30 years of CIF
A new paradigm in data characterization
Thirty years ago, in November 1991, Acta Crystallographica Section C published the first of a new category of articles, Regular Structural Papers. At the same time, an article appeared in Acta Crystallographica Section A describing a new standard archive file for crystallography. The two, of course, were not unconnected: the Acta C article was the first to be submitted using the new file format, CIF, described in the Acta A paper. Since that time, CIF has grown to be the accepted standard way to describe crystal and molecular structures derived from single-crystal X-ray diffraction experiments. Many journals will not publish such a structure unless it is accompanied by a CIF; and in many cases, the decision to publish will have included a technical review of the quality of the structure using the IUCr's automated checkCIF procedure.
However, CIF has grown far beyond its original design as a standard file format for single-crystal structure reports, and extensions of the original standard are found in an increasing number of crystallographic and other structural science applications. The acronym now stands for 'Crystallographic Information Framework', in recognition of its application across all of these fields, and many of the Commissions of the IUCr are actively engaged in extending its use within their disparate fields. In an age of data-driven science, crystallography has come to be seen as a pioneer in defining experimental and derived data with the precision and scope necessary to achieve the goals of the FAIR data management strategy - namely, to ensure that data are findable, accessible, interoperable and reusable.
Out of the blue?
As with most great ideas, CIF did not spring into the world fully-formed and with no history (Fig. 1). Of course, crystallography is a discipline blessed by an area of study that - to a first approximation - is inherently orderly and well defined (regular three-dimensional packing of atomic or molecular motifs), and that produces copious results from certain reasonably standard types of experiment (diffraction, whether of X-rays, electrons or neutrons). And classification of crystallographic properties, whether of mineral types, crystal habits, or space group symmetries, has been a key activity for decades, if not centuries.
Even so, efforts towards capturing all the information necessary to repeat a crystal structure determination, especially when electronic computers became a significant research tool, go back further than many people realise. Fig. 1 captures some of the steps in the path towards the creation and early implementation of the CIF standard, based on the current authors' memories. Mario Nardelli, a distinguished and prolific structural chemist, launched the journal Crystal Structure Communications (1972-1983) at his home institution at University of Parma, and developed software (Parma Structural Checking – PARST) to ease the labour of checking the reported structures. When the journal was taken into the IUCr family of publications as Acta Crystallographica Section C, its rigorous standards of checking were adopted by the Editor-in-Chief, Sidney Abrahams, who formalised the requirements for information (what we would now call experimental metadata) needed to check the consistency and reasonableness of the reported structure. Similar requirements were emerging at that time within the relatively new structural databases, such as those developed for inorganic structures (ICSD) and organic/organometallic structures (CSD). Within the Cambridge Crystallographic Data Centre (CCDC), validation software (UNIMOL) was developed and subsequently used for the CSD and in early automated structure checking in IUCr journals.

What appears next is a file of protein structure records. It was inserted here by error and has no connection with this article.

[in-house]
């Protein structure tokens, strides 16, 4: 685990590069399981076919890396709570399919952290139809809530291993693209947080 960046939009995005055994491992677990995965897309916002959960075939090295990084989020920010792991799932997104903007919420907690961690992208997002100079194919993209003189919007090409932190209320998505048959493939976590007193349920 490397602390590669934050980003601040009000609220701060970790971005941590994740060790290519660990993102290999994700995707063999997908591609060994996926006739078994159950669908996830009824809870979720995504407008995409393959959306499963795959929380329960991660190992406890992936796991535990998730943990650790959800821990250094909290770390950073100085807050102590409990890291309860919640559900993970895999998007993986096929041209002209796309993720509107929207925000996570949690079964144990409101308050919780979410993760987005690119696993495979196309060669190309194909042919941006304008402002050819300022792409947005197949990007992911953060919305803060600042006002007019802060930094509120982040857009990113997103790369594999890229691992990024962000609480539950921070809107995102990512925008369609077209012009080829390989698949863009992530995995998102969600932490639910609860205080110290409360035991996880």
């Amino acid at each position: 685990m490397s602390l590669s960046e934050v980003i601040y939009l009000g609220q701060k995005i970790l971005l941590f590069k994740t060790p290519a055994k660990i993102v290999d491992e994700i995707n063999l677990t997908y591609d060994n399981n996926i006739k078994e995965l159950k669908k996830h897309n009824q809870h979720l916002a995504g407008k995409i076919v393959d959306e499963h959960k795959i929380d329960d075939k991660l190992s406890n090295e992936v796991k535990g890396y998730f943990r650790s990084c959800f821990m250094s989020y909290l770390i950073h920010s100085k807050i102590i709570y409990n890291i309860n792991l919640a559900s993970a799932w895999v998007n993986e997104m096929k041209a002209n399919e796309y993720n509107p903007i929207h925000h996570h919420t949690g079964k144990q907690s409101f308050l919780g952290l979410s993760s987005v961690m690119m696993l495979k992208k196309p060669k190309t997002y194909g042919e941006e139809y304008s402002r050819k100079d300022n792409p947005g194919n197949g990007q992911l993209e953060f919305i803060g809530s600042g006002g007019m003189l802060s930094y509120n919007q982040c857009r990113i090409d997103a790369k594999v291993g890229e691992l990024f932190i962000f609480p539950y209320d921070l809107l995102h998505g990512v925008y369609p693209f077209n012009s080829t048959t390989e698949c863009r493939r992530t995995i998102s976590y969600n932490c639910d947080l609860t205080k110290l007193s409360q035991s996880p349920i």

Sir Isaac Newton
Shoulders of Giants
- Mario Nardelli Crystal Structure Communications, PARST
- Sidney Abrahams Acta Crystallographica Section C
- Frank Allen, Peter Murray-Rust, David Watson, Sam Motherwell, Olga Kennard CSD
- I. David Brown, Günter Bergerhoff ICSD
- Jim Stewart XRAY76
- Ted Maslen Working Party on Crystallographic Information
- Syd Hall Xtal, CIF
- Eric Gabe NRCVAX
- George Sheldrick SHELXL
- David Watkin CRYSTALS
- Ton Spek PLATON
- Walter Hamilton, Tom Koetzle, Joel Sussman, Helen Berman PDB, NDB
- Paula Fitzgerald, John Westbrook mmCIF
Special mention should be made of David Brown, of McMaster University, who led the IUCr's first initiative towards a computer-readable standard file format - the Standard Crystallographic File Structure (SCFS). In the 1980s, when Fortran dominated scientific software development, any such standard was inevitably tied to Fortran input/output conventions (80-column records, fixed field lengths for different types of data); and by the late 1980s this was seen as lacking the flexibility to meet the increasingly complex requirements of increasingly capable and ambitious programming projects. Nevertheless, the SCFS project (informed by the requirements of the databases and journals) identified many of the discrete data items that needed to be transferred between different crystallographic programs, work that was to bear fruit in the development of the CIF core dictionary.